So Herman Cain thumped Rick Perry in the Florida straw poll where they both competed. This has been such a weird early period in the Republican nomination contest. You’ve had a handful of Republican candidates surging an then falling back. Cain surged after the first Republican debate but then cratered after fumbling answers related to Muslims serving in his administration, the power of localities to prevent the building of mosques (and giving dissembling follow ups), whether Israel should grant the Palestinian demand for a “right of return” and general unsteadiness whenever he was pushed off script in the next handful of debates. Bachmann then became the main alternative to Romney but Perry stole her constituency when he got in. Then Perry stumbled after being the main target of criticism from his rivals, his unsteady debate performance last week and with authenticity problems related to various immigration issues. Now we have Cain again who has regained momentum thanks to his 9-9-9 tax plan and (to a lesser extent) his powerful anecdote about how he would not have survived cancer if Obamacare had been in force in 2006. Through it all, you have Romney just plugging along, choosing his words very carefully, avoiding mistakes and courageous stands and letting all the other candidates sprint forward and burn out. Some thoughts,
1. The Florida straw poll vote is best described as a vote of no confidence in the two front running governors, rather than an indication that Cain has a serious chance of winning the nomination. This would seem to indicate there is a Chris Christie-sized space for another candidate to enter the race. Maybe. Perry’s decline is both competence and authenticity-related. The competence problem was his general bad performance in the debate. The authenticity problem was (primarily) related to Perry’s answers on the border fence and in-state tuition for illegal immigrants. A late entering Chris Christie would face the same national issues learning curve that Perry is facing. Maybe Christie would do a lot better. Christie would face authenticity-related problems based on his stands on gun control and global warming. There is a hunger for another candidate on the center-right, but it is married to a hunger for a candidate that has fully bought into the predominant “conservative” position on just about every issue. Christie isn’t that candidate. Politicians who basically satisfy both those hungers exist (Bobby Jindal, Bob McDonnell), but none of them are looking at all likely to run for President.
2. But we could use a candidate who could articulate the need for a responsible fiscal consolidation. That was what Mitch Daniels was saying on CNN this afternoon and I think he was right. It is pretty clear that none of the current candidates are doing any such thing. Romney is trying to give the other candidates and President Obama as little as possible to attack. Also, who is confident that Romney will stick with a controversial program of fiscal consolidation when the going gets tough? Perry combines big talking (and to persuadables scary sounding) attitudinizing with little substance on entitlement reforms. Christie could be the serious, blunt, articulate, common sense, humane, fiscal consolidation candidate. I’m not sure I like his chances, but I would support him over the current crew.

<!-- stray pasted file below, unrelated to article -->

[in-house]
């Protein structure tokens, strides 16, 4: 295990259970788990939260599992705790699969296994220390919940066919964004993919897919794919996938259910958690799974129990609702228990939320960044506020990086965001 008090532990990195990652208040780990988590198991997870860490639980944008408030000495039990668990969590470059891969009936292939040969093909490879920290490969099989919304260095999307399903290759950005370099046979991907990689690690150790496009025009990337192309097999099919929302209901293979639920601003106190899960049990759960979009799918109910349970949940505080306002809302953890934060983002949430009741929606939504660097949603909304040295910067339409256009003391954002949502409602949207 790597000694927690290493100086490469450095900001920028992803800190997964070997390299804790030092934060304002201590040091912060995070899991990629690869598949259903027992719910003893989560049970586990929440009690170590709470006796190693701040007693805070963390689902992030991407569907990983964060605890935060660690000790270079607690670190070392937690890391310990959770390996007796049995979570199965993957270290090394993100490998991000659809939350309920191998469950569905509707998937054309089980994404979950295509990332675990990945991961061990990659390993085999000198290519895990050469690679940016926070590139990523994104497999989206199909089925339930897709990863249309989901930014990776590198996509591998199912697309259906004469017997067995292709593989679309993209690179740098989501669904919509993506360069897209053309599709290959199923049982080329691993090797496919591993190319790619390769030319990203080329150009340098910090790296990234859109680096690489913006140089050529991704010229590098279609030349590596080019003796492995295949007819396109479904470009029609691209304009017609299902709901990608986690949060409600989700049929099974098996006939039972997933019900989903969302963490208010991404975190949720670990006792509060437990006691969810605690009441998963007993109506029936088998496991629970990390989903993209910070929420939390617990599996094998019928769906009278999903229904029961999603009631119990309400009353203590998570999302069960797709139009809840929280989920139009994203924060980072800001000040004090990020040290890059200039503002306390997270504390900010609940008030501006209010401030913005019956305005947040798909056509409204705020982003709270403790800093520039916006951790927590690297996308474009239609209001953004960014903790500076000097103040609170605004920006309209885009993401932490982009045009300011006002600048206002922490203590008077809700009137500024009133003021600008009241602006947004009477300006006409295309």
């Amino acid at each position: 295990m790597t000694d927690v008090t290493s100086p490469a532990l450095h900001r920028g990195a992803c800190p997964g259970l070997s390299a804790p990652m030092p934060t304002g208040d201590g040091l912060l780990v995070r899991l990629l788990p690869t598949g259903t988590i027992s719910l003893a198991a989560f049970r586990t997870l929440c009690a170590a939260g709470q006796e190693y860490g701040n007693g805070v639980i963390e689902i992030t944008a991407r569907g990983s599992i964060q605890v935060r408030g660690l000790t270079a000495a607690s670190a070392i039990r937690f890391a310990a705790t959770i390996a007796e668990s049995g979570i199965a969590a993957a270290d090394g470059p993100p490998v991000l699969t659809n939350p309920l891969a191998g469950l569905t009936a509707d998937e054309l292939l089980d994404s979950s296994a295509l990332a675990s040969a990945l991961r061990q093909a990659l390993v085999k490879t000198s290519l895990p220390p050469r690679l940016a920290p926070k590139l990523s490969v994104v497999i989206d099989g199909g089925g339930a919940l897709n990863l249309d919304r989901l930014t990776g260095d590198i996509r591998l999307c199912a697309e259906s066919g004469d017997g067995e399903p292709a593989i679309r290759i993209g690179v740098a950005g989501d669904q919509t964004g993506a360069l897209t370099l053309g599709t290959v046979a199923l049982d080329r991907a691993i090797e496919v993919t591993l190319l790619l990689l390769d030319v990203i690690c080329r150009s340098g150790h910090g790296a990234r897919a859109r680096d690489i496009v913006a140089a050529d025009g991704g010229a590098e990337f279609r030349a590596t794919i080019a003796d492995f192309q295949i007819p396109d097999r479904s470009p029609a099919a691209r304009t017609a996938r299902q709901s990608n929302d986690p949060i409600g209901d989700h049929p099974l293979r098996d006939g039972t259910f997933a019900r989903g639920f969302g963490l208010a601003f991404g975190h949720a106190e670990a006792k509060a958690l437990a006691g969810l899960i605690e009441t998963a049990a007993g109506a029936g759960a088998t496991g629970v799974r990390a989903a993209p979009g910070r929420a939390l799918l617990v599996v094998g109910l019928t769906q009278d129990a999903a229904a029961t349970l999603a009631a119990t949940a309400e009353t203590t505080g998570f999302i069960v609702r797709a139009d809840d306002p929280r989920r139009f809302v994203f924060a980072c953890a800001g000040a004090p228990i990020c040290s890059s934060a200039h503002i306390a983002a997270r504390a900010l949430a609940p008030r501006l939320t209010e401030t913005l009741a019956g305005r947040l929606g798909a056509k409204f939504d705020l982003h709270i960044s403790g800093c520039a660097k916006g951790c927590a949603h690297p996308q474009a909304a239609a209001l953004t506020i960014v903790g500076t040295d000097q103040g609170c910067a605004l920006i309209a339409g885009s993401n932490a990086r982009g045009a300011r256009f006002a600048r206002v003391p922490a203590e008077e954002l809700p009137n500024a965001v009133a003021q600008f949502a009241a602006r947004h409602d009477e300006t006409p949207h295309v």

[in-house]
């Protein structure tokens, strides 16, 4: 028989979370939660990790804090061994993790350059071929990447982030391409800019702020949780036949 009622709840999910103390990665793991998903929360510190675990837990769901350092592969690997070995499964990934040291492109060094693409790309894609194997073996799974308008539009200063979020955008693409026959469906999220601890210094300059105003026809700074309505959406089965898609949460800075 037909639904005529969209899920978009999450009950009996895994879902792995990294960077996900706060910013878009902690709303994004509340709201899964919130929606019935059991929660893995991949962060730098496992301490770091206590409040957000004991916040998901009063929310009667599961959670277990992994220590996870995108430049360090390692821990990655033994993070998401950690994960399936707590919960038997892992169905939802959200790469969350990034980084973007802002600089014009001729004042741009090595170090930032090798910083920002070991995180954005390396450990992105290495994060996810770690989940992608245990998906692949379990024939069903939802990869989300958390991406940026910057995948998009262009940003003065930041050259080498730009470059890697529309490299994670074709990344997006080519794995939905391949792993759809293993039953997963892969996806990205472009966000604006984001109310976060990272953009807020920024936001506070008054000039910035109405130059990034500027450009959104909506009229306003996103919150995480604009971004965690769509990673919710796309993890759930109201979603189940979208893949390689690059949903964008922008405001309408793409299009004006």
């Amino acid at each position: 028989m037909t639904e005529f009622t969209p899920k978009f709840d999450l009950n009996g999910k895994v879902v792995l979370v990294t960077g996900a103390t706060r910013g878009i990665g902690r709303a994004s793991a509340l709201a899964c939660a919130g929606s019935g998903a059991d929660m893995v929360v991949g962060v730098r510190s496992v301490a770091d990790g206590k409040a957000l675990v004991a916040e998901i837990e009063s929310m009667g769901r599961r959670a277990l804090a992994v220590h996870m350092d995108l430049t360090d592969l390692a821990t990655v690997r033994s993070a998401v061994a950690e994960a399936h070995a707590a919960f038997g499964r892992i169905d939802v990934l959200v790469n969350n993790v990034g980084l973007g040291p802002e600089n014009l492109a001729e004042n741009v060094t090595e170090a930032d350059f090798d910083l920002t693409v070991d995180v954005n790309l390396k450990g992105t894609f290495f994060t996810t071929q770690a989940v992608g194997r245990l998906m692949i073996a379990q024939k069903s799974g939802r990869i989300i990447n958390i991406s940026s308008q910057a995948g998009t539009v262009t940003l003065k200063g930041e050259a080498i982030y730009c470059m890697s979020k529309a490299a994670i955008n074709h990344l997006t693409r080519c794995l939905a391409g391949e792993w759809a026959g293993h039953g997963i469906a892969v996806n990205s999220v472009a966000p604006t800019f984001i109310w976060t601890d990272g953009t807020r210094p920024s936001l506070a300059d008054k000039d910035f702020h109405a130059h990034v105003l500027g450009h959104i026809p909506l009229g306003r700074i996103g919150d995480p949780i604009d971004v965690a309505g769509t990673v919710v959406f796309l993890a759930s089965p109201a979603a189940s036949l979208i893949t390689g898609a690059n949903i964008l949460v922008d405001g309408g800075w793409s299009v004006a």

3. I’m trying to see how Cain’s 9-9-9 plan doesn’t add up to a tax increase for workers in the lower half of the income distribution. It is complicated since the repeal of payroll taxes (including the employer’s share) would probably tend to increase worker wages, but the combination of the sales tax and the virtually deduction-free flat income tax would more than make up the difference (I think.) The plan would also be a large tax cut for high earners. Now that Cain is going get more media attention as a serious candidate, we might also get a serious analysis (by people who can do the math) of the revenue and distributional impact of his 9-9-9 plan compared to the current tax code.
4. I’m begging for someone to explain to me why the following critique of Cain’s Obamacare and cancer anecdote is wrong:
Cain argued that if Obamacare had been in effect in 2006, he wouldn’t have gotten the timely treatment that saved his life because he would have had to use the timetable of government bureaucrats. Cain was 60-61 during the period that he describes in 2006 when he was diagnosed with and treated for cancer. Cain presumably financed his treatment through a combination of health insurance and out of pocket payments. Obamacare was enacted in 2010. Does he think that, under Obamacare’s current provisions, a holder of private health insurance or someone able to self-finance their care has to get government permission before they can get a CT scan and chemotherapy? You could argue that IPAB would deny or fatally delay treatment, but IPAB is currently for Medicare and Cain wasn’t a Medicare recipient. You could argue that Obamacare will, over years introduce changes that will push the government to enact a new law that will force just about everyone into a government-run and heavily rationed health care program. I guess you could argue that the expansion of coverage under Obamacare would lead to greater health care consumption and produce shortages and increased wait times (though of chemotherapy and cancer surgery?). But those weren’t the arguments Cain made. If Cain ever got to the general election, the President would throw the problems with Cain’s argument back in Cain’s face.
Update: I see William Kristol has some of the same thoughts.